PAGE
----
Fifteen months after applying to build in the Westbourne Centre, the discount food chain has been granted planning permission.

Following a long drawn out battle with East Renfrewshire Council and an appeal to the Scottish Executive Reporter, LIDL aims to open its doors as soon as possible.

Jubilant supermarket bosses confirmed yesterday that they plan to open the cut price store by spring next year. A 13,000 square foot store is planned, employing between 10 and 25 full and part-time staff, with 80 to 100 car parking spaces.

Stunned by the Reporter’s ruling, council bosses say they are still considering the decision but the supporters of the superstore’s move to Barrhead, say the decision was ‘a victory for common sense’.

Locals have long campaigned for a discount store in the Kelburn Street centre.

LIDL’s application was supported by a 500 signature petition from shoppers, the Westbourne Traders’ Association, nearby Dalmeny Tenants’ and Residents’ Association, and Bill McCort, owner of the Westbourne Centre.

They believe the new store will help regenerate the centre, offer shoppers a better choice, and provide the smaller shops with spin off business.

Bill McCort, owner of the Westbourne Centre, welcomed the decision, but hit out at the council for the delay.

He said: “The decision is a victory for common sense over authoritarian bureaucracy. It is a triumph over the council’s apparent preference to do nothing rather than encourage the much needed revitalisation of the town.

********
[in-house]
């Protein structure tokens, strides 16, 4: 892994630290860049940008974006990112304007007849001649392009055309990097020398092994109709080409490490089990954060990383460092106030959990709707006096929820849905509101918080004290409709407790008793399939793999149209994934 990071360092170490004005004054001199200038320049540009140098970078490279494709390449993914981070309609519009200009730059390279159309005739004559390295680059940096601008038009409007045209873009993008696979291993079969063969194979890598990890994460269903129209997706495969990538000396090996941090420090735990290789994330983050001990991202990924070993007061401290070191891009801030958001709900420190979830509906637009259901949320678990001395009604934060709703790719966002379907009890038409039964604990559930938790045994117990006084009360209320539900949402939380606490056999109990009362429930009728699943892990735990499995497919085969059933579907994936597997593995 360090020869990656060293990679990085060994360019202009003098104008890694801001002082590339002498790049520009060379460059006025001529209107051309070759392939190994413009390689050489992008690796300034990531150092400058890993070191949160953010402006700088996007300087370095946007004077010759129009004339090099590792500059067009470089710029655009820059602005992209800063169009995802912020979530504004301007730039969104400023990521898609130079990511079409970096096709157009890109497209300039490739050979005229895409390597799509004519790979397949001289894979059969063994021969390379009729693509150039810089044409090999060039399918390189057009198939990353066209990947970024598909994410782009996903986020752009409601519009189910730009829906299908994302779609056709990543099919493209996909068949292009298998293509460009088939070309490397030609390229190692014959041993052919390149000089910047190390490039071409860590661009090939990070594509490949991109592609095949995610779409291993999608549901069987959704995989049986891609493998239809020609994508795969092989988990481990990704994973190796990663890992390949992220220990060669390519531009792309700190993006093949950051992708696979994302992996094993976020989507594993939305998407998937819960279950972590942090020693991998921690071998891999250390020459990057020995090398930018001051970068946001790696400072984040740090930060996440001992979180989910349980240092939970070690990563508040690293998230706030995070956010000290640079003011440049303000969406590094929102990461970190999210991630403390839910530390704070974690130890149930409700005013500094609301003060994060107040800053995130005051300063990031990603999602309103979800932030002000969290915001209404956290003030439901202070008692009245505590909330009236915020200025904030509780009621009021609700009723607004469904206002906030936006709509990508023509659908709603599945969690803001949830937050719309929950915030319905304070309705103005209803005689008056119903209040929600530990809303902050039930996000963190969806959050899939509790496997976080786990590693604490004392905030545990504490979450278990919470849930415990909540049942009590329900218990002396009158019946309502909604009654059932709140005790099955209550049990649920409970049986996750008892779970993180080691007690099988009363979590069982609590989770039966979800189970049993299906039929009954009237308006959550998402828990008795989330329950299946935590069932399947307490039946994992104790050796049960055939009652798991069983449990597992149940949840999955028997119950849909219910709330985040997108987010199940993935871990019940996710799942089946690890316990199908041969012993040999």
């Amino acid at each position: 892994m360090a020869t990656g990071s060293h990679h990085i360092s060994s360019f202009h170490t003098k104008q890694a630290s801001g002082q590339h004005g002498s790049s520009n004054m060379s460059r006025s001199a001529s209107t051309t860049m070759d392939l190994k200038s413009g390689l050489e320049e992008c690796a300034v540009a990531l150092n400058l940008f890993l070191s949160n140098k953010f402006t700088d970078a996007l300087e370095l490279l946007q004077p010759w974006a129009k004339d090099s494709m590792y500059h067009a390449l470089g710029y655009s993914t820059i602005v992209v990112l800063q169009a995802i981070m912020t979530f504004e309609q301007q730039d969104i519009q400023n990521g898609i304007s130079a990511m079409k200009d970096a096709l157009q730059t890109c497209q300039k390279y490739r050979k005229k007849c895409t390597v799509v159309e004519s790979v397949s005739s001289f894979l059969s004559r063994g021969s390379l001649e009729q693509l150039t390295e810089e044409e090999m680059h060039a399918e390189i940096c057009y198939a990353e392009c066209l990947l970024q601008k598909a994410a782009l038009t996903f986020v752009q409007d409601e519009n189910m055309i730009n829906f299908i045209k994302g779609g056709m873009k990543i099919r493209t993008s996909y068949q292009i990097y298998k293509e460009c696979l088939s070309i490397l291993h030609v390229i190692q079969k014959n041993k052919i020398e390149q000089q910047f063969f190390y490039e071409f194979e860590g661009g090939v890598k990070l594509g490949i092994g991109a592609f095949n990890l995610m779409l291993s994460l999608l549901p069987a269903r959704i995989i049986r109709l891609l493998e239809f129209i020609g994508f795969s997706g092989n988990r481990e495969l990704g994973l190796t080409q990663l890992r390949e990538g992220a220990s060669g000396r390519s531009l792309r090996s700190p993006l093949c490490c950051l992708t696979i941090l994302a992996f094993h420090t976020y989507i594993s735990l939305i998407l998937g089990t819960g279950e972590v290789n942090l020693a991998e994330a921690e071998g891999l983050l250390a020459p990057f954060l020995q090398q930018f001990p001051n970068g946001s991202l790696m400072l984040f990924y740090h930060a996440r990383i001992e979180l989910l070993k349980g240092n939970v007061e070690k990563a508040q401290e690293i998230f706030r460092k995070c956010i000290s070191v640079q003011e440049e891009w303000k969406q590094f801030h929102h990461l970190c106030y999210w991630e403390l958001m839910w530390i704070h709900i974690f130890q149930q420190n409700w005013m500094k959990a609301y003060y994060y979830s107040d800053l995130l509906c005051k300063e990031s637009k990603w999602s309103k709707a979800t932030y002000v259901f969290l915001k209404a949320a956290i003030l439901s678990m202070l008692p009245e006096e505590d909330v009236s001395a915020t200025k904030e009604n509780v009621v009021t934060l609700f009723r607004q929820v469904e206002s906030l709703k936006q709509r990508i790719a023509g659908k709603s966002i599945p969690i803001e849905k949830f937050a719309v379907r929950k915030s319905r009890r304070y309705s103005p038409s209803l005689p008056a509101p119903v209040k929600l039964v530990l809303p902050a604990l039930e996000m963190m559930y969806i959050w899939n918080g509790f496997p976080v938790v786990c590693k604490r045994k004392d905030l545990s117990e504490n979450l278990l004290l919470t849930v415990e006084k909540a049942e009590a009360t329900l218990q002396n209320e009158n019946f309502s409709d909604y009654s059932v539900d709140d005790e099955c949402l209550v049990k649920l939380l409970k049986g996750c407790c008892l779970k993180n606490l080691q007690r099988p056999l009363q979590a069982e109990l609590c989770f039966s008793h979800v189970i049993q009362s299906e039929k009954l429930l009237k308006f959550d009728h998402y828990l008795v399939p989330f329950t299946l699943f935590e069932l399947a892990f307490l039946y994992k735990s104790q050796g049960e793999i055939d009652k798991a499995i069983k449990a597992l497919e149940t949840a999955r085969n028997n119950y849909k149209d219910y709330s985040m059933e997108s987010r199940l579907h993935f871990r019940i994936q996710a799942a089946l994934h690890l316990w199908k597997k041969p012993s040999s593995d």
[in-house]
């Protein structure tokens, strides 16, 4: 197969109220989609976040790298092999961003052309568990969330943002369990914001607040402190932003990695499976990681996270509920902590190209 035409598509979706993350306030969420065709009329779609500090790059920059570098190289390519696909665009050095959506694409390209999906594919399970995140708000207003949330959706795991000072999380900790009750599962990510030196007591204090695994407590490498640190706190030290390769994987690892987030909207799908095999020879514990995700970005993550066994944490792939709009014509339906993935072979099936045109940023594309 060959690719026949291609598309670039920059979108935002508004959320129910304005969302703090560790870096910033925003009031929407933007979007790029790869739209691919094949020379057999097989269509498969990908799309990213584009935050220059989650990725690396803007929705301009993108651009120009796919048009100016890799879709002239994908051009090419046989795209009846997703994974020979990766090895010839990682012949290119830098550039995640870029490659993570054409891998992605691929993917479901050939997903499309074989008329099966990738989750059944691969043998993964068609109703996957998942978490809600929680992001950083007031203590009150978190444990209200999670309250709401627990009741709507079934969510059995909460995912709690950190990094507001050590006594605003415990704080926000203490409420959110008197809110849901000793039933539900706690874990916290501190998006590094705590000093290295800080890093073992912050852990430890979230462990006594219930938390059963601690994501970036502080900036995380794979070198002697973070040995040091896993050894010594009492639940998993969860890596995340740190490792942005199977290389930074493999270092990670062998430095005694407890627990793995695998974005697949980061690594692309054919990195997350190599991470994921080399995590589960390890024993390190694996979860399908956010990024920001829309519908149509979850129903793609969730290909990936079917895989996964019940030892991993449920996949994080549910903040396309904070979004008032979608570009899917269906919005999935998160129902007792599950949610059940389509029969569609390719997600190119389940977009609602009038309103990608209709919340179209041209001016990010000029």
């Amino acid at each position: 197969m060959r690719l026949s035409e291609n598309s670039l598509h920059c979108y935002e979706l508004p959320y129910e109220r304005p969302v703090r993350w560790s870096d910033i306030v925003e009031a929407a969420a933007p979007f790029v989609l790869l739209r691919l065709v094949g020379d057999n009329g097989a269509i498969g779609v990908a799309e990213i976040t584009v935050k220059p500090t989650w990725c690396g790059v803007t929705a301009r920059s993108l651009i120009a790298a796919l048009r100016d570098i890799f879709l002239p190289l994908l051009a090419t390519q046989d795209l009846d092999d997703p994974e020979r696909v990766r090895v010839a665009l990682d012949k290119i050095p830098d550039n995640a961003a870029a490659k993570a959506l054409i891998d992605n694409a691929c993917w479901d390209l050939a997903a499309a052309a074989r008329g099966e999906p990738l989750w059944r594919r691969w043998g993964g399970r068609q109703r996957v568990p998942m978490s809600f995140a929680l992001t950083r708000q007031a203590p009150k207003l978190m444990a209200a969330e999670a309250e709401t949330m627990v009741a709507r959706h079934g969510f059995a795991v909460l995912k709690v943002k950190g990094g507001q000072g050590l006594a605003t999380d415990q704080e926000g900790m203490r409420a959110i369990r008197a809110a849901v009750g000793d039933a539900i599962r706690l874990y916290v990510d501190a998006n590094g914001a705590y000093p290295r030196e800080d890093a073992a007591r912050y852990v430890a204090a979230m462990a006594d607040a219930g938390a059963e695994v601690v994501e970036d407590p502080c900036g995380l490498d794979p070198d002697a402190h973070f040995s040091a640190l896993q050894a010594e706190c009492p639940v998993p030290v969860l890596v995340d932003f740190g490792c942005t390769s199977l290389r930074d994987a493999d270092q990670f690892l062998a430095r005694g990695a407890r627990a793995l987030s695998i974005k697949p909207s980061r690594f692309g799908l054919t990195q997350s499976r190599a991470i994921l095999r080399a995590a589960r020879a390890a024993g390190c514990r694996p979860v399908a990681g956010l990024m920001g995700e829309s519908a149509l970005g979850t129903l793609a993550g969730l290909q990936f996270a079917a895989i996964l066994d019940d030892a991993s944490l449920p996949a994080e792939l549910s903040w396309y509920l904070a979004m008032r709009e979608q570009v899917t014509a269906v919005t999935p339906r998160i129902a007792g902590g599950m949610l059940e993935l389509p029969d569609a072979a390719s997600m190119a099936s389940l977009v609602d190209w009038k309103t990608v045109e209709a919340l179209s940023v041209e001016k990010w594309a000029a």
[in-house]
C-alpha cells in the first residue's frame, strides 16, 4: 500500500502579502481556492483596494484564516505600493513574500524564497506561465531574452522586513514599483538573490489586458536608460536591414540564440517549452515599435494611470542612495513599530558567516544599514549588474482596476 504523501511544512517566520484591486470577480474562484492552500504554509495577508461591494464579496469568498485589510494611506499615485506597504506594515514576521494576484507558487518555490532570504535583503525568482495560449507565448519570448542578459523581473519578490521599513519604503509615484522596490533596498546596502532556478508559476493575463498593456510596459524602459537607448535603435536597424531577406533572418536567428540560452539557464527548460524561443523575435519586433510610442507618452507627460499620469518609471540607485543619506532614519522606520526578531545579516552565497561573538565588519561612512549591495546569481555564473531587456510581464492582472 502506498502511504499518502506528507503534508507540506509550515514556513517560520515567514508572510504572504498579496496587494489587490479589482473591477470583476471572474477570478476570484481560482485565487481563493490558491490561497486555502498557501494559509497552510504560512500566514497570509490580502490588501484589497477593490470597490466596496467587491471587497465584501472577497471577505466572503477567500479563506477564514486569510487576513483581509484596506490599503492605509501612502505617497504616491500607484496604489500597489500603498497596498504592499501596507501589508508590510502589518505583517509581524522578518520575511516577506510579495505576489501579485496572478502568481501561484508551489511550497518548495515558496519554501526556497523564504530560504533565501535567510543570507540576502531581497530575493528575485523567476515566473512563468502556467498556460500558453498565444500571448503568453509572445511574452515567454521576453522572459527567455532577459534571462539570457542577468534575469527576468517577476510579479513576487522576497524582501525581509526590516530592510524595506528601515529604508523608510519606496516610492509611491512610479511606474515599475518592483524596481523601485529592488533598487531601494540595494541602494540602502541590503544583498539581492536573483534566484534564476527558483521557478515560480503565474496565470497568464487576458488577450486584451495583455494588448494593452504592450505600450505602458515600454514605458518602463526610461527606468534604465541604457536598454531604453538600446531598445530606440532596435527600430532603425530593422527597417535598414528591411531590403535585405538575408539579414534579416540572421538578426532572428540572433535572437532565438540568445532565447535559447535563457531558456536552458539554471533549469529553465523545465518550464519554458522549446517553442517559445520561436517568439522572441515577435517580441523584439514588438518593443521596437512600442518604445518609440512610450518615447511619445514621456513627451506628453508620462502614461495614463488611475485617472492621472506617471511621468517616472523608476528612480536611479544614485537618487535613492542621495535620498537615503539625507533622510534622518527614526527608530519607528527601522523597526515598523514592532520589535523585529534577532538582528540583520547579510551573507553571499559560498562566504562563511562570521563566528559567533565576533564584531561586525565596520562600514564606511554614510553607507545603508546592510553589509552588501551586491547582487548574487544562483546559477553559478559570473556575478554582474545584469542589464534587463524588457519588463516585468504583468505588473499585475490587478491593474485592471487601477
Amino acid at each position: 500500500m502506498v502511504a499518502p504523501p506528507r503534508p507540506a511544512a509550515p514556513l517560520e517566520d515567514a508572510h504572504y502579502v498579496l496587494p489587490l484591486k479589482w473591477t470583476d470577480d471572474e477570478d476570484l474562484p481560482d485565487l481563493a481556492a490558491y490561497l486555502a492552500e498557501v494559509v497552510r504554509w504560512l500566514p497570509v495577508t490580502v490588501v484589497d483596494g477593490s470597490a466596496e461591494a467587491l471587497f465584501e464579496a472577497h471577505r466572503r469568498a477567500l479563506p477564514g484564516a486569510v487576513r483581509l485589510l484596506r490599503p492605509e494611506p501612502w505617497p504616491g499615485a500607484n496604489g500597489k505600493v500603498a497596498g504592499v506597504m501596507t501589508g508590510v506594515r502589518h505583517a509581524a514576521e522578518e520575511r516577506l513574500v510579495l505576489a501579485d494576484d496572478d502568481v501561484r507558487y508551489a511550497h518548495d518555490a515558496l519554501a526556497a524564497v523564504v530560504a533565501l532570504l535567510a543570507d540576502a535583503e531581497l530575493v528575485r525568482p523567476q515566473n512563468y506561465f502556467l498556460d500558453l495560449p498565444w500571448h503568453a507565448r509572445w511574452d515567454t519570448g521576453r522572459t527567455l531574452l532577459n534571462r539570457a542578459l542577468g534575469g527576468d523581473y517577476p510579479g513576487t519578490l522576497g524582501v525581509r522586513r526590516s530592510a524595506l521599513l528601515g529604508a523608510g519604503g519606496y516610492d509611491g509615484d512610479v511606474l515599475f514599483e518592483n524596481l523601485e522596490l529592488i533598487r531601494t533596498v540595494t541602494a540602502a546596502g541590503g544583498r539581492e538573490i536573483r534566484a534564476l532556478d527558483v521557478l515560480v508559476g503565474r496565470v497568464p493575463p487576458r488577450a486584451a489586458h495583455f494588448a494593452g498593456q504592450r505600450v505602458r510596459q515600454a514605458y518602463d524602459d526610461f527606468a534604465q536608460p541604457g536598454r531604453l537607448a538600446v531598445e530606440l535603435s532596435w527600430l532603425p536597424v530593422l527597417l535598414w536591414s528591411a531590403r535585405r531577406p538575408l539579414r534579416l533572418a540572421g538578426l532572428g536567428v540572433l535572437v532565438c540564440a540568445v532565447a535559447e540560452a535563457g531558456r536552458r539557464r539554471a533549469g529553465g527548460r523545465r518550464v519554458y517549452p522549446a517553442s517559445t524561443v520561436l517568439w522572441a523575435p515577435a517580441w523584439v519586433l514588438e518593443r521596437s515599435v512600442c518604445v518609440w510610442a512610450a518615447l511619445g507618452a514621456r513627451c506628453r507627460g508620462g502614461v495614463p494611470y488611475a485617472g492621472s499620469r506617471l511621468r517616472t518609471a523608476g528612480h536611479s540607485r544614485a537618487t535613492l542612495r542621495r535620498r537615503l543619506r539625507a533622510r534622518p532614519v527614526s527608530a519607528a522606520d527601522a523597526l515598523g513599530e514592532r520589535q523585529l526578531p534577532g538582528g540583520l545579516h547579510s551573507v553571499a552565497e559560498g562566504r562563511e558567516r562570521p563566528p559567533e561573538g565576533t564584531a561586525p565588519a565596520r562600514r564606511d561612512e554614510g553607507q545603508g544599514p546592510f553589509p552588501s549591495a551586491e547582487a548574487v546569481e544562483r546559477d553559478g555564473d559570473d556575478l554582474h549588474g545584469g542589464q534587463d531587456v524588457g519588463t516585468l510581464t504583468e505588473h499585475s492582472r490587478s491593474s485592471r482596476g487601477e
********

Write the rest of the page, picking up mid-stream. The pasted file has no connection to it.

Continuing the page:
“Why should it take 15 months to reach the stage which should have been reached by a commercially aware council in three months? Why should commercial and business interests have to struggle so hard against the odds?” He added: “The way is now clear for the people and town of Barrhead to benefit from the commercial investment by LIDL, and it would be hoped that following this, further commercial interest can be attracted.” Barrhead’s councillors were more reserved in welcoming the news.

Councillor Eddie Phillips, whose remit covers economic development, said: “Obviously I want to see the full proposals before I can fully comment, but clearly anything that brings extra jobs to the area and ensures that livelihoods are protected will find favour.” The dispute wasn’t over the development in general, but access to the store.

Lidl proposed creating another arm off the roundabout on Cross Arthurlie Street for customers entering the store, with shoppers leaving through the general exit on Kelburn Street, already used by Tesco and other stores.

Road experts, JMP, hired by Lidl, came up with a scheme of traffic signals which they said could cope with the extra exit on the roundabout.